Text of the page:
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NBS reveals imbalance in bilateral trade

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By Mercy Kelani

Nigeria has experienced a consistent rise in its imports from China.

According to an investigation conducted, there has been a notable surge in the trade balance between Nigeria and China, reaching a staggering ₦7.54tn during the initial nine months of 2023. A recent analysis of data provided by the National Bureau of Statistics (NBS) has revealed a growing imbalance in bilateral trade, as China continues to gain an increasingly larger trade deficit advantage. Over the course of the last twelve months, Nigeria has experienced a consistent rise in its imports from this Asian nation.

In the period between January and September 2023, the National Bureau of Statistics’ (NBS) foreign trade statistics unveiled a fascinating revelation regarding the country’s imports. The data indicated that an astounding ₦8.4tn worth of goods had been imported from China during this nine-month period. During the first quarter, the nation purchased an estimated ₦1.29tn worth of produce, followed by an increase to ₦2.56tn in the second quarter, and a substantial jump to ₦4.53tn in the third quarter.

China imports a wide array of products from Nigeria.

During the period, significant deficits were observed as the NBS data revealed the value of Nigeria’s exports to China. In the first quarter, exports were estimated at ₦126.61bn, followed by ₦251.8bn in the second quarter, and a substantial increase to ₦482.4bn in the third quarter. The cumulative total for these nine months amounted to ₦860.82bn. China imports a wide array of products from Nigeria, ranging from valuable minerals, metals, and agricultural goods to the precious resource of crude oil.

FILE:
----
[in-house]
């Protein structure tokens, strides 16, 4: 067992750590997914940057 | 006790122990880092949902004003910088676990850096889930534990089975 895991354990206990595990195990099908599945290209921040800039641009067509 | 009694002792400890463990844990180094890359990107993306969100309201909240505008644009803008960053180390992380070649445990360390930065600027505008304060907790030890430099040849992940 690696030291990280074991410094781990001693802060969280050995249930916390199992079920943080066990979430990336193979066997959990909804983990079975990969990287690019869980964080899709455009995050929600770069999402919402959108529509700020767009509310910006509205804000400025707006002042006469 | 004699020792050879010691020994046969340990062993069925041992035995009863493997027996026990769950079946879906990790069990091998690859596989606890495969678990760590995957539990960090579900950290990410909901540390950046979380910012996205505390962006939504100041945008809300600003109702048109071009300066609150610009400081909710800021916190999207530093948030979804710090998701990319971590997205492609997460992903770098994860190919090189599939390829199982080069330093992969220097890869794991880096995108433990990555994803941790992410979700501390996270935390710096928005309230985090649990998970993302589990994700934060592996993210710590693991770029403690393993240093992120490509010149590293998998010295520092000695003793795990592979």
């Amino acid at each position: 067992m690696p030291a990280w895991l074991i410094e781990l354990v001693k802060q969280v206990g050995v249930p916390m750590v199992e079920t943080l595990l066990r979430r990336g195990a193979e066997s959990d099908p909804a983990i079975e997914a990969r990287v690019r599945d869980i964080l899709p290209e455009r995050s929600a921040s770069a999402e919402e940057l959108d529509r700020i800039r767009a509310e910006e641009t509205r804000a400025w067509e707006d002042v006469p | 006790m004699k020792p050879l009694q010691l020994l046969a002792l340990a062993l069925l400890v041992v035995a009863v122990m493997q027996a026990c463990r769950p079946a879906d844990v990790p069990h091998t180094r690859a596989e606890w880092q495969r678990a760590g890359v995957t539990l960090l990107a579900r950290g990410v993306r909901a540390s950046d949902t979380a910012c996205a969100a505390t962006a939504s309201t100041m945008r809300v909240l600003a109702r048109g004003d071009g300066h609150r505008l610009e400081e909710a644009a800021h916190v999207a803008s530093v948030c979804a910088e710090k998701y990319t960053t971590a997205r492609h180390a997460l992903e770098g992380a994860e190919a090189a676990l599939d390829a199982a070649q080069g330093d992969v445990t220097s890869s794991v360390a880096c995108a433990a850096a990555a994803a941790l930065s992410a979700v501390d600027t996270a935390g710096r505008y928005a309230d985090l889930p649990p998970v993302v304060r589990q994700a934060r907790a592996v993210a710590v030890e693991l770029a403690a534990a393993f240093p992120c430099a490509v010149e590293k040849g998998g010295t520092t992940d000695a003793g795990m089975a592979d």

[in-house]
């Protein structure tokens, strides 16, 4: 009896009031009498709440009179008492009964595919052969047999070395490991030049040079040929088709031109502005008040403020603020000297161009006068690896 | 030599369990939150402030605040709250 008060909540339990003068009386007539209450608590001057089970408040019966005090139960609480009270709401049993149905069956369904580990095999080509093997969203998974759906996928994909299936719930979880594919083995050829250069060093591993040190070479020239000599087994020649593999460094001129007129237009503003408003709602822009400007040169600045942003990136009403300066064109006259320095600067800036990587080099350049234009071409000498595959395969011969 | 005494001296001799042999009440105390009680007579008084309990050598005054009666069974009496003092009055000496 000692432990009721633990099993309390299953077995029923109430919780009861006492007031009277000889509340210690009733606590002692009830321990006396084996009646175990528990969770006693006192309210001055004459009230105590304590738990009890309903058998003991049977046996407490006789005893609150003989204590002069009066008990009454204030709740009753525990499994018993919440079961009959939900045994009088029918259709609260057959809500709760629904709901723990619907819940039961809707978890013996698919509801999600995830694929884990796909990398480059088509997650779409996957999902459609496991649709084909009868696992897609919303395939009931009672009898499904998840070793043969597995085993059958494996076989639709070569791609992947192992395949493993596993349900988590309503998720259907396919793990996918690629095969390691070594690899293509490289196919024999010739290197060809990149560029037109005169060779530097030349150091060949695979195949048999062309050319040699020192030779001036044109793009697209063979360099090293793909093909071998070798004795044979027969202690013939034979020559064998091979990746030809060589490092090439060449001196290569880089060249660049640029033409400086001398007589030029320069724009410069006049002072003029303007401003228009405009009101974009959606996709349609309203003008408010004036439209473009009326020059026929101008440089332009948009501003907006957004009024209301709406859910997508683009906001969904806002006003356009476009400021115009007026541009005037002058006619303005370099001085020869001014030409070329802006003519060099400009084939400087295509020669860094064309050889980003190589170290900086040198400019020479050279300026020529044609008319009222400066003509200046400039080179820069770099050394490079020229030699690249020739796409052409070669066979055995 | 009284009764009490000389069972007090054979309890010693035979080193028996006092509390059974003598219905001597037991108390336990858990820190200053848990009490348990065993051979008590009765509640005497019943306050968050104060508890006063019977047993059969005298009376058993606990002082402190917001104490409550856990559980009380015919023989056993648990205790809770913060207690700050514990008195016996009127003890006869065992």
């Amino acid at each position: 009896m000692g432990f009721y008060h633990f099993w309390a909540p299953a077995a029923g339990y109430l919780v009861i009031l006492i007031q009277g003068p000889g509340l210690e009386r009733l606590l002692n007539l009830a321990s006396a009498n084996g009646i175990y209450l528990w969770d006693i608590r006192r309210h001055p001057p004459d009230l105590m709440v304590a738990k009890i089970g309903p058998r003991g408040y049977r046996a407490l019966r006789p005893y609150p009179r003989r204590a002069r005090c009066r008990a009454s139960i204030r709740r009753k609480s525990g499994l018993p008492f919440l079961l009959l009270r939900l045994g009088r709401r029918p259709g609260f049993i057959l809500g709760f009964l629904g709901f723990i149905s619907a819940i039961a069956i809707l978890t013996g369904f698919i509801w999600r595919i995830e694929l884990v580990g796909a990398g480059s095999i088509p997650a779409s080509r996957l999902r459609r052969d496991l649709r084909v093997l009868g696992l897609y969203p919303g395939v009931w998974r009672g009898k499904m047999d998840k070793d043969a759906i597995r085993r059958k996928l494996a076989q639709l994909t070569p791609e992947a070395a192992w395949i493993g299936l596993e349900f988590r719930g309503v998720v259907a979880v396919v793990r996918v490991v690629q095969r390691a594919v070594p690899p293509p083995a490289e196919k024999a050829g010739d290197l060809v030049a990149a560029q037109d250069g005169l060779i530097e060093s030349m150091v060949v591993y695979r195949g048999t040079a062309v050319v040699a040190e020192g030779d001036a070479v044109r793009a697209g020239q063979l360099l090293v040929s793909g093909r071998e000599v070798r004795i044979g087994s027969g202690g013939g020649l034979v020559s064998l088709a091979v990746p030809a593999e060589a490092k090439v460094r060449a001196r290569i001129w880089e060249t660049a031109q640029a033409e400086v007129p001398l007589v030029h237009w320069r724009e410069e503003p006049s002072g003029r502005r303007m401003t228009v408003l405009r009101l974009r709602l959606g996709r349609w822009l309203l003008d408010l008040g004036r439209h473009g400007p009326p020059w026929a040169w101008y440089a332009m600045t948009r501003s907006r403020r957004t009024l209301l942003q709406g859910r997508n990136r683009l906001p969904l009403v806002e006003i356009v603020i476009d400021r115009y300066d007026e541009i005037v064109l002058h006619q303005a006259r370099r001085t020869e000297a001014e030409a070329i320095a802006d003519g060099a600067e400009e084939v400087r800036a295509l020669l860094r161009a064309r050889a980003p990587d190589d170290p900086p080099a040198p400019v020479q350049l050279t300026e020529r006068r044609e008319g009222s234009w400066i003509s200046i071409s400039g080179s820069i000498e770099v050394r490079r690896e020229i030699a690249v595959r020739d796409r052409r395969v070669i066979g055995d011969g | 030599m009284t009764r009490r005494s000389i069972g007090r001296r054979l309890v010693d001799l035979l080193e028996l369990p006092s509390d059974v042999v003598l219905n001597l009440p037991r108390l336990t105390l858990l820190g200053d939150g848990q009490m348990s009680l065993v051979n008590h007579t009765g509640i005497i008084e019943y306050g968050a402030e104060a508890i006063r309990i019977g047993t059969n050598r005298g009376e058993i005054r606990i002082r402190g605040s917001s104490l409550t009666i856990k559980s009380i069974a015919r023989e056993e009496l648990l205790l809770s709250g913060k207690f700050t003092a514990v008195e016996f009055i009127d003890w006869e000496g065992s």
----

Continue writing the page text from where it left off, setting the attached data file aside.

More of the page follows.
A recent report from China’s Custom agency revealed a statistic for 2021; Nigeria emerged as the leader among African nations when it comes to importing from China. The imported goods from Nigeria were estimated to be worth a staggering $23 billion, which equates to around ₦9.6 trillion, accounting for an impressive 16 percent of the entire continent’s import values from China. However, the country failed to make it to the list of the five leading African nations in terms of exports to China during that time.

It is imperative for Nigeria to make the most of its population.

Its export value only amounted to $3 billion (equivalent to approximately ₦1.3 trillion) for the year. Nigerian companies are continuously being criticized by experts for their recurring trade deficit, highlighting their enduring struggle with inadequate production capabilities and lack of competitiveness. Doris Aniete, the Minister of Industry, Trade, and Commerce, faced intense scrutiny during her recent appearance before a group of senators. The purpose of the minister’s appearance was to defend the budget of the ministry. However, the spotlight was cast on her when the senators raised questions about the country’s balance of trade, particularly in relation to China.